Original Publication Date: 6 March, 2017
Publication / Source: Future Medicinal Chemistry
Authors: Sun G, Ran T, Zhao L, Zhou Y & Zhong R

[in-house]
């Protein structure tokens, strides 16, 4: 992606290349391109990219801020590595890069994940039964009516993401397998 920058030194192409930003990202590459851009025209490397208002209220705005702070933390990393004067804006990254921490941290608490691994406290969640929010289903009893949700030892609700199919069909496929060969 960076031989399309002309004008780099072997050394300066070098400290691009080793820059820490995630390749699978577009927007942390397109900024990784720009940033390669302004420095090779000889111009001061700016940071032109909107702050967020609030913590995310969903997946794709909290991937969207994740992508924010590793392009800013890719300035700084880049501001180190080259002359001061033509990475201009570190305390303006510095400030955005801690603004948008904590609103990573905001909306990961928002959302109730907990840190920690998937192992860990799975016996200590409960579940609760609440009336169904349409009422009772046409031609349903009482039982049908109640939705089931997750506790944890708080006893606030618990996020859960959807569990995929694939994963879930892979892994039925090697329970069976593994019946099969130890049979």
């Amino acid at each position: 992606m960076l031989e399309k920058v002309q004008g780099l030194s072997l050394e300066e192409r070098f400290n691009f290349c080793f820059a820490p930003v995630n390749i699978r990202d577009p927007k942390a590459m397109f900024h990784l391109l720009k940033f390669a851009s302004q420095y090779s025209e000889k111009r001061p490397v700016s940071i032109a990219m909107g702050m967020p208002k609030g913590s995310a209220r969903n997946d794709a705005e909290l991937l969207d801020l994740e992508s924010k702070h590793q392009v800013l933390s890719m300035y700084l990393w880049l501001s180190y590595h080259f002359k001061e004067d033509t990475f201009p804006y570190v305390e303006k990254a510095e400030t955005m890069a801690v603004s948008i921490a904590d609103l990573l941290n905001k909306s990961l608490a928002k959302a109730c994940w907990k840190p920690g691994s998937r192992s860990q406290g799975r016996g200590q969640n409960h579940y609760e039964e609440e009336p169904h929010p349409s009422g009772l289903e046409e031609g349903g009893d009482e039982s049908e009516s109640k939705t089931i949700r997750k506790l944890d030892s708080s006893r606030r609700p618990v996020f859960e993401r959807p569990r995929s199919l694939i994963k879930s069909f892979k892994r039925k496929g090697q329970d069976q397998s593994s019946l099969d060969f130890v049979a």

DNA-damaging agents, such as methylating agents, chloroethylating agents and platinum-based agents, have been extensively used as anticancer drugs. However, the side effects, high toxicity, lack of selectivity and resistance severely limit their clinical applications. In recent years, a strategy combining a DNA-damaging agent with a bioactive molecule (e.g., enzyme inhibitors) or carrier (e.g., steroid hormone and DNA intercalators) to produce a new ‘combi-molecule’ with improved efficacy or selectivity has been attempted to overcome these drawbacks. The combi-molecule simultaneously acts on two targets and is expected to possess better potency than the parent compounds. Many studies have shown DNA-damaging combi-molecules exhibiting excellent anticancer activity in vitro and in vivo.